Here that she by sorcery had transformed the young heir grin in a few. jubilant bars, after which the is occasion for another vigorous chorus, while four of Brabant into the swan, and that had Lohengrin strange Khight dismisses his swan, and comes knights hold aloof and grumble among themselves tarried the spell would have been undone. But her to the front as a short chorus is sung in his at the favor shown to a stranger. With these Fred- triumph is shortlived. The dove of the Holy Grail honor. At this point recitative begins again. eric makes common cause, promising to unmask his descends, and hovers over the head of Lohengrin, Lohengrin is accepted by Elsa as her champion conqueror, for whose crowning fortune preparations who loosens the chain from the swan's neck. "Imand husband, subject to the condition of ask are now visible. The wedding procession of “Lo mediately the bird disappears, and in its place we ing no questions about his name, race, or coun hengrin” has been so often heard in concert-rooms see the missing lad, now restored to Elsa's arms. try. This matter arranged, Lohengrin denies lately that we permit its familiar beauty to pass Lohengrin looks sadly upon their joy, and, harnessthe charge of Frederic, and the two knights almost, unnoticed as our eyes rest upon one of the ing the dove to his boat, is drawn away, while the prepare for combat, while the Herald warns all most splendid scenes ever shown within the walls of music of the prelude drowns the death-shriek of Or

trud, as the curtain descends for the last time. It and sundry not to interfere. But, before the the “Garden.” Each of the dreses of the ladies is a struggle, it is necessary to invoke the justice of study in its way, and the coup dæil presented by the is now nearly one o'clock, and the house has thinned, Heaven; Henry descends from his throne to glowing masses of color and the sheen of burnished but there are enongh enthusiasts left to keep up a act as priest as well as king; and another vast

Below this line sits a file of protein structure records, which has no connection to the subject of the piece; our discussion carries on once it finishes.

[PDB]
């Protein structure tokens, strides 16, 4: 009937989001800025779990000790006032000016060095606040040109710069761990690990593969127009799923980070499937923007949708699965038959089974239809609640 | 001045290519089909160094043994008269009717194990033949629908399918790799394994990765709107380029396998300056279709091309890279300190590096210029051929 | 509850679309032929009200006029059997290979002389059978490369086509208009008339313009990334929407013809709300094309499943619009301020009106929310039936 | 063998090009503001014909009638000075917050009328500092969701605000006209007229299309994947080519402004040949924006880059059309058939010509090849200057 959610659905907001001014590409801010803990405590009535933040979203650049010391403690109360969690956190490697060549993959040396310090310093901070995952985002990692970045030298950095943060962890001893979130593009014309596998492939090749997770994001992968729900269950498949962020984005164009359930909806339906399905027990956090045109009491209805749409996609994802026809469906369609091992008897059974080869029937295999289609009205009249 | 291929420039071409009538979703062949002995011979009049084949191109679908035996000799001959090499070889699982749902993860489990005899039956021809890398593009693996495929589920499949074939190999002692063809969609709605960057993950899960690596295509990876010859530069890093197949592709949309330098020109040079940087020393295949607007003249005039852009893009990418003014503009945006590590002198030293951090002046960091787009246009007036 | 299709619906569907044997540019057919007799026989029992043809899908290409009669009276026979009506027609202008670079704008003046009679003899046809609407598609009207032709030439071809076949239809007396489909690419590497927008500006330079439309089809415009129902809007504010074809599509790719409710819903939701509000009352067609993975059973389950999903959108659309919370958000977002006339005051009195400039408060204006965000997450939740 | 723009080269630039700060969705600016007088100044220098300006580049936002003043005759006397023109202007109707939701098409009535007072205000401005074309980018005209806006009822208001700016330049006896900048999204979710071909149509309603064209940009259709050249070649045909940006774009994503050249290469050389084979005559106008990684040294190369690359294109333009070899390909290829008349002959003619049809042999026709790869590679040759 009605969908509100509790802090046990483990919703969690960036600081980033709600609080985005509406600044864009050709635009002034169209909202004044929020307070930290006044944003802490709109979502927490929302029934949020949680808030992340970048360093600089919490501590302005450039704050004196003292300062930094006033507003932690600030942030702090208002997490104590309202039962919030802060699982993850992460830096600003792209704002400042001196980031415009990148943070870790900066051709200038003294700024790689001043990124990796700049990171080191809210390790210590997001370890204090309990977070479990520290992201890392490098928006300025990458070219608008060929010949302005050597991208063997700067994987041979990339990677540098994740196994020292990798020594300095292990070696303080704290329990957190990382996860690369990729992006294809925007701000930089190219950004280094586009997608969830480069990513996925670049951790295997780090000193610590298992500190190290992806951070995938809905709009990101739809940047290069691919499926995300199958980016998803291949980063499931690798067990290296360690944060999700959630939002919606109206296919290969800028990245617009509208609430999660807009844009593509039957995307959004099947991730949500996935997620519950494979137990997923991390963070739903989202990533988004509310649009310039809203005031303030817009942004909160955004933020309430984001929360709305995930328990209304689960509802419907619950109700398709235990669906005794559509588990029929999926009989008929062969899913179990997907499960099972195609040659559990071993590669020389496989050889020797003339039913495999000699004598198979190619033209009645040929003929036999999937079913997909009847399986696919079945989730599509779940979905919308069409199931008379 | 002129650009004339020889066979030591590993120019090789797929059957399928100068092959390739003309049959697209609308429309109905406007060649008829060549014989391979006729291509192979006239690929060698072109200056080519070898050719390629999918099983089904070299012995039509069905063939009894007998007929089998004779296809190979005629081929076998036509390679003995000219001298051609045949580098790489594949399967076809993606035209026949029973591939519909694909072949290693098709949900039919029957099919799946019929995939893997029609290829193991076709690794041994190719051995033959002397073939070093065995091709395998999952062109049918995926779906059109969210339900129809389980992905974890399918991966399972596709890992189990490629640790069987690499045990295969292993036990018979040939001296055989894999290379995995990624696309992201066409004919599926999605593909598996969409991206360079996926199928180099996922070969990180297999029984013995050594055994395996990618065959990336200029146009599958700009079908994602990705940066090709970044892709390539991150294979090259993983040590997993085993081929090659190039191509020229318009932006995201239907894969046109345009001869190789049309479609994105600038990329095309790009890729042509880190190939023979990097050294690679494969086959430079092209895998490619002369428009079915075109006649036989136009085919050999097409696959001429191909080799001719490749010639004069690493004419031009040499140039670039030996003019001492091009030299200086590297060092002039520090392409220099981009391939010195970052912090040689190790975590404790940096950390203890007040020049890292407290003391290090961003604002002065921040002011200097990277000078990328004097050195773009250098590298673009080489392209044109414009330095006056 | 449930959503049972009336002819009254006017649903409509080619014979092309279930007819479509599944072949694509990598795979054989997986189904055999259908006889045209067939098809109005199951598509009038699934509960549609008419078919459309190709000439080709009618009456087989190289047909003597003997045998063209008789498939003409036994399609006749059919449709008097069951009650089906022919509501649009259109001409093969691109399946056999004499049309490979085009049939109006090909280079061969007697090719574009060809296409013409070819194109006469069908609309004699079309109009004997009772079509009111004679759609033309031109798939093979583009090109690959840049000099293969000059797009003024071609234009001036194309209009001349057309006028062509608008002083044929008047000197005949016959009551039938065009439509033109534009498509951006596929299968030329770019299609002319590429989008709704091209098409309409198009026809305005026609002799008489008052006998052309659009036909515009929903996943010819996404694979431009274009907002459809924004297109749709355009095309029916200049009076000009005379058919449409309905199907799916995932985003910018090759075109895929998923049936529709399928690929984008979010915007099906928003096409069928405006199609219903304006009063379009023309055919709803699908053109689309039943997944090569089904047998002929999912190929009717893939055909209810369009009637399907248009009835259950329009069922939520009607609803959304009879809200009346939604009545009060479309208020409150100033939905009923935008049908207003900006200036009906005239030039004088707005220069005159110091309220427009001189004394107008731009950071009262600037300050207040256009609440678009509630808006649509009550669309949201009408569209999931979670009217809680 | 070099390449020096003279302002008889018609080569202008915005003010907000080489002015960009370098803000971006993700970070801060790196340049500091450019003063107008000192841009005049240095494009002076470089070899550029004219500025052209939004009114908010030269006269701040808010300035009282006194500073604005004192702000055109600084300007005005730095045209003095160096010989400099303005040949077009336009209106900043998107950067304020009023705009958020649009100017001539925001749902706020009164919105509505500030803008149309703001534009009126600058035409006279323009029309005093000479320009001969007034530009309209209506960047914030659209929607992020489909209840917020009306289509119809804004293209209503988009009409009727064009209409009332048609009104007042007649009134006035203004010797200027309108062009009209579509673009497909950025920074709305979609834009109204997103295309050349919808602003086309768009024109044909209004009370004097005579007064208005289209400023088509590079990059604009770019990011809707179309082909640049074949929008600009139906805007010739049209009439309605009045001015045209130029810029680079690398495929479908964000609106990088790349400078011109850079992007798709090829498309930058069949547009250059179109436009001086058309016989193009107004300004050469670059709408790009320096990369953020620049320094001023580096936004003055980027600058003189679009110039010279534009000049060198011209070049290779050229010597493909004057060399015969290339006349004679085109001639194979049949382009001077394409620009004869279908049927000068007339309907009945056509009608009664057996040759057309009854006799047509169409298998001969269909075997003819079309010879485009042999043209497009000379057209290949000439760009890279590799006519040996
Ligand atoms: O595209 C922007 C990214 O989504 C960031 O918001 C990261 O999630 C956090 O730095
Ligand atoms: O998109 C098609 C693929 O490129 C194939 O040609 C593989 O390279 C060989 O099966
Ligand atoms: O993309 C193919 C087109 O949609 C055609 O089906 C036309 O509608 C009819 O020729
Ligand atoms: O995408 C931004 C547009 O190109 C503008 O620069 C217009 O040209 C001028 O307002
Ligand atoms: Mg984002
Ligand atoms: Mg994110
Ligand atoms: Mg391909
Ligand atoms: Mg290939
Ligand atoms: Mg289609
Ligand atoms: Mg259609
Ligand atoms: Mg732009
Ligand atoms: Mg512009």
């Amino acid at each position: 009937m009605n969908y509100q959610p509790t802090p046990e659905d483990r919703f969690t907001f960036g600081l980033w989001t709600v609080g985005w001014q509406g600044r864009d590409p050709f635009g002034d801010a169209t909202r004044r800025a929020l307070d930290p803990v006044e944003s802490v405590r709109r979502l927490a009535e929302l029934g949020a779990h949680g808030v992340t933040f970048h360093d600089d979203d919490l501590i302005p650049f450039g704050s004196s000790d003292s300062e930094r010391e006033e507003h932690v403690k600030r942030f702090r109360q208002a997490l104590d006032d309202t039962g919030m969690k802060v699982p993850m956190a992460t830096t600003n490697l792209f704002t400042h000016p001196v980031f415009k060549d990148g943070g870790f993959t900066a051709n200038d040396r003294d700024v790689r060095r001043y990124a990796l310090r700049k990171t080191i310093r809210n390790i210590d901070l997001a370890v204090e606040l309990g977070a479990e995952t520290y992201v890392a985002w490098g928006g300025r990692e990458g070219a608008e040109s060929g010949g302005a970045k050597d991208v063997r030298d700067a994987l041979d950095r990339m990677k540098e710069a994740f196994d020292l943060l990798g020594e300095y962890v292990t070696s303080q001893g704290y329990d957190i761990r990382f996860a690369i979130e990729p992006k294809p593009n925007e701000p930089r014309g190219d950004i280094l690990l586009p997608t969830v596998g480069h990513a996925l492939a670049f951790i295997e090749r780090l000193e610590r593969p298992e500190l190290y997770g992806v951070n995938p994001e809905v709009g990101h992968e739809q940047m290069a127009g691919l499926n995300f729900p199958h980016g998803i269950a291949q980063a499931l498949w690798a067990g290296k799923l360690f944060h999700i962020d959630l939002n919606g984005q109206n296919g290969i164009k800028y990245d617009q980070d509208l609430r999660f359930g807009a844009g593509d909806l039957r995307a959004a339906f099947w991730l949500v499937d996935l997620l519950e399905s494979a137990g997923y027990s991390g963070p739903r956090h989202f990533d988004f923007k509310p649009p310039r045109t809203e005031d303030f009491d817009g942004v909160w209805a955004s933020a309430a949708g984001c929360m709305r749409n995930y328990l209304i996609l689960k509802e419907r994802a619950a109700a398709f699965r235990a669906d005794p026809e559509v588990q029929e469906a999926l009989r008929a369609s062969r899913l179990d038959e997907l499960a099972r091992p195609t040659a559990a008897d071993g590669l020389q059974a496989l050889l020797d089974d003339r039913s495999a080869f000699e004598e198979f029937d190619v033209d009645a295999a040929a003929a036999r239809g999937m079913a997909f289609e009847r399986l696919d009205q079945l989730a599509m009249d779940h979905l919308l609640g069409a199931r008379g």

armor cannot readily be forgotten. Among those stentorian roar of approval, to cheer Malle. Albani, eti semble echoes his prayer.

The episode

who stand aside to let Elsa precede them into the Signor Nicolini, and Signor Vianesi as they deserve,

church is Ortrud, but the trial to her pride is more and to put a final stamp of success upon the evengrandly conceived and worked out, but its ex

than she can bear. Fiercely she confronts Elsa at ing's work. Success in many respects has, no doubt, ecution is a sad business; ears already shocked the door of the minster, and hurls at her bitter scorn. been richly deserved. The splendor of the mise-enenough by Wagner's doings ainong the endless contemptuously demanding, amid the exclamations scène, the stage management of M. Desplaces, the heaving mass of possibilities,” being tortured of the on-lookers, who the bridegroom is and whence remarkable attraction of Albani's Elsa, the earnest by singing not even approximately in tune.

he comes.

The scene is prolonged without lack of efforts of the other principals, and the comparative We now watch the encounter with breathless yigor till the King and Lohengrin enter. Reassured excellence of the orchestra, are features well worthy interest. Frederic is worsted, of course; and, by their presence and their reproof of Ortrud, of approval

. On the other hand, the chorus often as he crzeps away, Elsa begins a song of tri- another attempt is made to enter the church. But sang distressingly out of tune, and there were freumph, which expands into a lengthened and

now Frederic confronts the procession, and once quent contretemps of a nature to call for precautions